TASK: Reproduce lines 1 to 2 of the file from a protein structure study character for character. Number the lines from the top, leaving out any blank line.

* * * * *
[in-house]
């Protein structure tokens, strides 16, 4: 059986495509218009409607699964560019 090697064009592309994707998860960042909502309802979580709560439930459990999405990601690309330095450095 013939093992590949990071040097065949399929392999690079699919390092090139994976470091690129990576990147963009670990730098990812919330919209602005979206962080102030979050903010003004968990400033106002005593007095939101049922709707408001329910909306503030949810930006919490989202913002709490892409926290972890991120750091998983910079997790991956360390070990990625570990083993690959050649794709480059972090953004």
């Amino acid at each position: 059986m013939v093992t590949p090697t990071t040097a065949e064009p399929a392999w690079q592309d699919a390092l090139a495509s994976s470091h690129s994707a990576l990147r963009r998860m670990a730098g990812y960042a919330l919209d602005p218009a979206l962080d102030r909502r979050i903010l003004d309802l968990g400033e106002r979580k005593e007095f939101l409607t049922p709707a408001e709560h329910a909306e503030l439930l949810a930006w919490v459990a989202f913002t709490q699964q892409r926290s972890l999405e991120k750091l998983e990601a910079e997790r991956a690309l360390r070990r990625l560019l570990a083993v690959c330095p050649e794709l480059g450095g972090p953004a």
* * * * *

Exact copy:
[in-house]
């Protein structure tokens, strides 16, 4: 059986495509218009409607699964560019 090697064009592309994707998860960042909502309802979580709560439930459990999405990601690309330095450095 013939093992590949990071040097065949399929392999690079699919390092090139994976470091690129990576990147963009670990730098990812919330919209602005979206962080102030979050903010003004968990400033106002005593007095939101049922709707408001329910909306503030949810930006919490989202913002709490892409926290972890991120750091998983910079997790991956360390070990990625570990083993690959050649794709480059972090953004």